When the Unitarian Universalist congregation in neighboring Stoneham announced it was closing, selling its building, and offering its historic organ to another UU church that would be able to restore it and give it a good home, the people of the Follen Church advised by OCH executive director John Bishop took on the project.
The fourteen-stop organ, built in 1868 by Boston organbuilders E. & G.G. Hook (Opus 466), was unique as a perfect and unaltered example of the artistry of that fabled firm. We restored the organ in accordance with the highest standards of historical accuracy and installed it in the church where it was first played for worship on Easter Sunday. A large and enthusiastic group of church members volunteered to help with the project, refinishing the black-walnut case, reclaiming original metal action parts, and gathering for an old-time barn-raising in the first days of the installation.
St. Andrew's Episcopal Church, Valparaiso, IN
In 2005, the Organ Clearing House arranged the sale of Hook & Hastings Opus 1418, built in 1889 to St. Andrew's Episcopal Church in Valparaiso, Indiana. Originally built for the First Baptist Church of Harwich, Massachusetts (on Cape Cod), the organ was "decorated" by the addition of side wings. The historic photo shows the organ in its original glory.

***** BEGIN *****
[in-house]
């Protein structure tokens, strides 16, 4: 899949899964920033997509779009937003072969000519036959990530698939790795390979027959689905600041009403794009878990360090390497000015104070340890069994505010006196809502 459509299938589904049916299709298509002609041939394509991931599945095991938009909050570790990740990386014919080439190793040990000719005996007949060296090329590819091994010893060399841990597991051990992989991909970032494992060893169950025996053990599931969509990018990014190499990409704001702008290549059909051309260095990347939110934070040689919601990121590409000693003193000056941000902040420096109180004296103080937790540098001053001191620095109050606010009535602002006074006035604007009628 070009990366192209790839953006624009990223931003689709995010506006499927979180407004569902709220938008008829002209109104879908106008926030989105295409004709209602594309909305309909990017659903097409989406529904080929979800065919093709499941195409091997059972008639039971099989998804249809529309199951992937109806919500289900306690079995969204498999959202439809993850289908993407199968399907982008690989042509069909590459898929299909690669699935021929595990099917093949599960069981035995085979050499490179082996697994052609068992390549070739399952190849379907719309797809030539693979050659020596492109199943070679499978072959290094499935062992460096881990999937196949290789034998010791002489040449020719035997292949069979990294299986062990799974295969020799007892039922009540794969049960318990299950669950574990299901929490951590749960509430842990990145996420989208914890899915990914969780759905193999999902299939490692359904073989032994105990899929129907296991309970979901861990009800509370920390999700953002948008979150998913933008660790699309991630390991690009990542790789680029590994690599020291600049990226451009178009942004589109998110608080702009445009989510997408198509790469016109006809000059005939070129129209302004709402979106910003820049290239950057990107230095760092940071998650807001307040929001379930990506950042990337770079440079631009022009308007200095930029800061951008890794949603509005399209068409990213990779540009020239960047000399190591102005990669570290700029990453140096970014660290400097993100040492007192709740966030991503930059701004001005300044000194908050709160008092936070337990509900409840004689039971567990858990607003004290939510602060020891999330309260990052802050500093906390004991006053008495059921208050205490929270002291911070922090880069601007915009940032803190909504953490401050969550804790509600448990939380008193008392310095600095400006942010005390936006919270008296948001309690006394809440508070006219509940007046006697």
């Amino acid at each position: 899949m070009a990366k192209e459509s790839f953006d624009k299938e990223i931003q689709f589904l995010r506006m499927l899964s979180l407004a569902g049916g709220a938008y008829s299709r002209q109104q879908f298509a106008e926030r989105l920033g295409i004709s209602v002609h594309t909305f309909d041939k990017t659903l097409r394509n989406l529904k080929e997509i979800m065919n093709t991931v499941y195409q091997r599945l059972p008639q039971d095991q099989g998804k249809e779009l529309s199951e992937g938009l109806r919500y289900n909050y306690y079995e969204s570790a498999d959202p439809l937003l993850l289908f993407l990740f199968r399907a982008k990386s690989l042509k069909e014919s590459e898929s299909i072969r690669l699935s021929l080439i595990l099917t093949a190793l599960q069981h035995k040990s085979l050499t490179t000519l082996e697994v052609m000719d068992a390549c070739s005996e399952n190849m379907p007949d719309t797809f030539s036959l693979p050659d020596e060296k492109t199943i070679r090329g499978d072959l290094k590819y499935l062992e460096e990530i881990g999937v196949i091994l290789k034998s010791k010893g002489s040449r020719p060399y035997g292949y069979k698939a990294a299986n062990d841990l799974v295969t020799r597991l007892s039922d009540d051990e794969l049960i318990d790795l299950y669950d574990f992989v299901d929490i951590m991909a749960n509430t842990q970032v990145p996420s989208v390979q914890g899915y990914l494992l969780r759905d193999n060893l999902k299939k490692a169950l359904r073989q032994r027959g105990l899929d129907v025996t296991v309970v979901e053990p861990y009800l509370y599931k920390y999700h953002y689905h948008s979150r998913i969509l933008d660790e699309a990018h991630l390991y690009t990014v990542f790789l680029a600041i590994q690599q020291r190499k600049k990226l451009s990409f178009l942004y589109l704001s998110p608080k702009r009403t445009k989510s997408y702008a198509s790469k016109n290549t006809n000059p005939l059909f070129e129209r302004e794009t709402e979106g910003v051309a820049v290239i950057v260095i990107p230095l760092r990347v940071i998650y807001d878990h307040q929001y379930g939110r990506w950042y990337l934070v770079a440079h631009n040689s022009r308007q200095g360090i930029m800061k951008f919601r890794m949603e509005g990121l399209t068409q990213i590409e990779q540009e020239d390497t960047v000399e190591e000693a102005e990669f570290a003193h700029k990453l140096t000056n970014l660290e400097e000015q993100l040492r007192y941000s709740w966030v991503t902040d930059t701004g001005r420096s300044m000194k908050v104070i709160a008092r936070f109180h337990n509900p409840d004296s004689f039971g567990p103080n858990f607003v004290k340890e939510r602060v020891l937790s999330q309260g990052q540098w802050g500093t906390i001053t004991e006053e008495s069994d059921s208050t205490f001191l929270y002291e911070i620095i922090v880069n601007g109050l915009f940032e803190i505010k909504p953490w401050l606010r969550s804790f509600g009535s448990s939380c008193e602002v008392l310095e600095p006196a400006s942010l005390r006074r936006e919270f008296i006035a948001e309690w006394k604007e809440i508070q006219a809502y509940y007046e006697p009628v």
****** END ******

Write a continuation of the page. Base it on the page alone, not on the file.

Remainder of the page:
S.L. Huntington & Company restored the organ, including mixing custom milk-based paint according to original recipes to achieve the fantastic reproduction of the original decoration. Members of the staff of the Organ Clearing House assisting Scot Huntington with the installation.
The American Organ Institute at University of Oklahoma
The hospital system of the University of Pennsylvania was planning to build a new cancer research hospital and had purchased a site from the city of Philadelphia across the street from the main hospital campus. The demolition of the existing building on that site would be complicated technically because it was a 13,000 public auditorium with a two-acre floor. Explosives could not be used because of the sensitive equipment in the neighboring hospitals. It was also politically complicated because the building was a venerable 1929 Art-Deco hall that inspired much public nostalgia.